This looks delicious, Peg. I love pork, and red wine I prefer to cook with then drink. If I drink it it needs to be white or pink. We do keep good quality red wine in the pantry just for cooking with, unless the eldest son comes to visit, as he is partial. Thank you for sharing this recipe. I will try it.

Peggy Woods (author) from Houston, Texas on December 16, 2020:

Hi Manatita,

Yes, wine makes a perfect gift for those who enjoy drinking or cooking with it. Wishing you a Merry Christmas.

As to finding articles, it is easy when first published, or later if someone finds it in the feed. Otherwise, it can be a bit tricky. I will look forward to when all the comments are once again activated.

manatita44 from london on December 16, 2020:

Great article. You are entering the culinary world with ease! Christmas is around the neighbours doorstep, too. Wines are traditionally used with fine food and so they must be very useful, apart from helping the food to be so delectable and succulent.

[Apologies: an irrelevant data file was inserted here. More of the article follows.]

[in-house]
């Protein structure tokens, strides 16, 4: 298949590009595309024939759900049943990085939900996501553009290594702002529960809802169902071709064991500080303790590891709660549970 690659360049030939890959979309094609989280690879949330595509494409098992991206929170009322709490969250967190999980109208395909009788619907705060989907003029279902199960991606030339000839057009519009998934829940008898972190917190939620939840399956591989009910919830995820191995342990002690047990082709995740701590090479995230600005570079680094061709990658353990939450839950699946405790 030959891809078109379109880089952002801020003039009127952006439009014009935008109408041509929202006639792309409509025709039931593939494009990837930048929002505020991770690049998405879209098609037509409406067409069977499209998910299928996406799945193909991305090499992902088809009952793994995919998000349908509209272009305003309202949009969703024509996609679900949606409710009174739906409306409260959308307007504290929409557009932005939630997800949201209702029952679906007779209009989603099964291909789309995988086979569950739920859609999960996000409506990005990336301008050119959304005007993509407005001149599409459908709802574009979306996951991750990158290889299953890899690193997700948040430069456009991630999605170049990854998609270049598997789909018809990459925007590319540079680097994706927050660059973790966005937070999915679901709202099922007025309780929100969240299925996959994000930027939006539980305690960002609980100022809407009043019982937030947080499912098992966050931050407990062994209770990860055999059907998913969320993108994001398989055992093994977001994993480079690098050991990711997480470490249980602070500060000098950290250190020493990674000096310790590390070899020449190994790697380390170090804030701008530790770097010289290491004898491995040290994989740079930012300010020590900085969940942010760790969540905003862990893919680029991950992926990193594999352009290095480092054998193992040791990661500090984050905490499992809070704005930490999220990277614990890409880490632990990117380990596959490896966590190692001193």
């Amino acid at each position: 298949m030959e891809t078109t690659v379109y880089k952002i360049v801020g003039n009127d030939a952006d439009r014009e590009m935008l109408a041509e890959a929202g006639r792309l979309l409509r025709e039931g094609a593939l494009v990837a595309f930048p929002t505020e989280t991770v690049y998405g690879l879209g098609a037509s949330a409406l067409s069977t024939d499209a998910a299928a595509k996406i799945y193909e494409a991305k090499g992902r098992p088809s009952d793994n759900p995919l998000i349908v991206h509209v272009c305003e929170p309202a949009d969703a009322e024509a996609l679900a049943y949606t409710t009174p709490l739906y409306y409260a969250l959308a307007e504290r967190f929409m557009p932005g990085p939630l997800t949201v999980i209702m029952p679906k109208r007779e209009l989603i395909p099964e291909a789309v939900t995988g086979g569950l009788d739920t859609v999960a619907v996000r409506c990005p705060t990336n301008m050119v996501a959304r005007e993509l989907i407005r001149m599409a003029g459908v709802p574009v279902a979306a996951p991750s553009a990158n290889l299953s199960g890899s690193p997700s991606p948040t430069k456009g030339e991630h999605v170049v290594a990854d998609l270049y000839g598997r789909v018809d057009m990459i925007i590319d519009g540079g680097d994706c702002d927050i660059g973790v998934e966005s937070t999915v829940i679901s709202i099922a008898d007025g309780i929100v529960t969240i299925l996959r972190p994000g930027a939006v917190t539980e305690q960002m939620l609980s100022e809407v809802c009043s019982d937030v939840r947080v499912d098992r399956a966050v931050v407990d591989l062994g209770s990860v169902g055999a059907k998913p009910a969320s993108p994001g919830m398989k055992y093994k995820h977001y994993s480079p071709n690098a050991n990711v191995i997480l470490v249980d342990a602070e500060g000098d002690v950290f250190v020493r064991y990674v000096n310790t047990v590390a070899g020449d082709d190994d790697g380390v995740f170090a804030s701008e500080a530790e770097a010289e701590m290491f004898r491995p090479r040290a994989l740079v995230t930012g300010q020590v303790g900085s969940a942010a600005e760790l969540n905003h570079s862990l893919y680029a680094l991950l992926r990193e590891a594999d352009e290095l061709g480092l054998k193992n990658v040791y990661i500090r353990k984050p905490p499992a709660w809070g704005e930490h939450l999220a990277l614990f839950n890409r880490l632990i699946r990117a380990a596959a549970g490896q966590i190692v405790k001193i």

if an article has gone into a niche site, it is easier to find in a day or two via 'feeds.'. Afterwards, it seems to get pushed back and takes longer to find. Note for Ruby. Peace.

Peggy Woods (author) from Houston, Texas on December 16, 2020:

Hi Ruby,

I am indeed lucky to have a husband who likes to cook. It looks like you succeeded in leaving a comment. Thanks!

Ruby Jean Richert from Southern Illinois on December 16, 2020:

I love pork and your recipe sounds and looks delicious. Lucky you, to have a husband who loves to cook! There wasn't any comment section for me to comment on your hub. BUMMER.

Peggy Woods (author) from Houston, Texas on December 16, 2020:

Hi Thelma,

Thanks for the share, and Merry Christmas to you too! Let's pray that with the rollout of the vaccines, 2021 will be a much better year for everyone. In the meantime, stay safe!

Thelma Alberts from Germany on December 16, 2020:

This looks so delicious Peggy. My mouth is watering. Thanks for sharing this recipe. I will share it on my Fb cooking page for later use. Merry Christmas to you there. Take care and keep safe.